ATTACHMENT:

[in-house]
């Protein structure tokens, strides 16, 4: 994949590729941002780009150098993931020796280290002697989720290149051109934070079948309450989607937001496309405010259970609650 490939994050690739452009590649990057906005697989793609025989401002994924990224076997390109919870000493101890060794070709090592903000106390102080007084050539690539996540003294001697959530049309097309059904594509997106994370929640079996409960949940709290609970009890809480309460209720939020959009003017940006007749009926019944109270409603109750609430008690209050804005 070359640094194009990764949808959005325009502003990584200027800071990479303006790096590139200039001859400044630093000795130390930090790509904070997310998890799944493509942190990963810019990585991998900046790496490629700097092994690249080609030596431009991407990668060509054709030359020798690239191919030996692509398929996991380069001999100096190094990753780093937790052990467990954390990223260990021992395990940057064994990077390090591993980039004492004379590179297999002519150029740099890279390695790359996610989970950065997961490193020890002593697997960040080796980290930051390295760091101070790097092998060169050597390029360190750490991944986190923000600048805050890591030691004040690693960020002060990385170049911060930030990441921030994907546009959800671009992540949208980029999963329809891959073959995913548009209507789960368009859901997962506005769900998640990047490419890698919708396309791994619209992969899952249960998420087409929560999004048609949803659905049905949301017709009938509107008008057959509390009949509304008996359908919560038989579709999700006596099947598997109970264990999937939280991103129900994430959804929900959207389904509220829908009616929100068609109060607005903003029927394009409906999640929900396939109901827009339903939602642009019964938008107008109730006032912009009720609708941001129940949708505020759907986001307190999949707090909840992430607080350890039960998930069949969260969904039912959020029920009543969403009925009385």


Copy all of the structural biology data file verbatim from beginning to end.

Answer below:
[in-house]
């Protein structure tokens, strides 16, 4: 994949590729941002780009150098993931020796280290002697989720290149051109934070079948309450989607937001496309405010259970609650 490939994050690739452009590649990057906005697989793609025989401002994924990224076997390109919870000493101890060794070709090592903000106390102080007084050539690539996540003294001697959530049309097309059904594509997106994370929640079996409960949940709290609970009890809480309460209720939020959009003017940006007749009926019944109270409603109750609430008690209050804005 070359640094194009990764949808959005325009502003990584200027800071990479303006790096590139200039001859400044630093000795130390930090790509904070997310998890799944493509942190990963810019990585991998900046790496490629700097092994690249080609030596431009991407990668060509054709030359020798690239191919030996692509398929996991380069001999100096190094990753780093937790052990467990954390990223260990021992395990940057064994990077390090591993980039004492004379590179297999002519150029740099890279390695790359996610989970950065997961490193020890002593697997960040080796980290930051390295760091101070790097092998060169050597390029360190750490991944986190923000600048805050890591030691004040690693960020002060990385170049911060930030990441921030994907546009959800671009992540949208980029999963329809891959073959995913548009209507789960368009859901997962506005769900998640990047490419890698919708396309791994619209992969899952249960998420087409929560999004048609949803659905049905949301017709009938509107008008057959509390009949509304008996359908919560038989579709999700006596099947598997109970264990999937939280991103129900994430959804929900959207389904509220829908009616929100068609109060607005903003029927394009409906999640929900396939109901827009339903939602642009019964938008107008109730006032912009009720609708941001129940949708505020759907986001307190999949707090909840992430607080350890039960998930069949969260969904039912959020029920009543969403009925009385």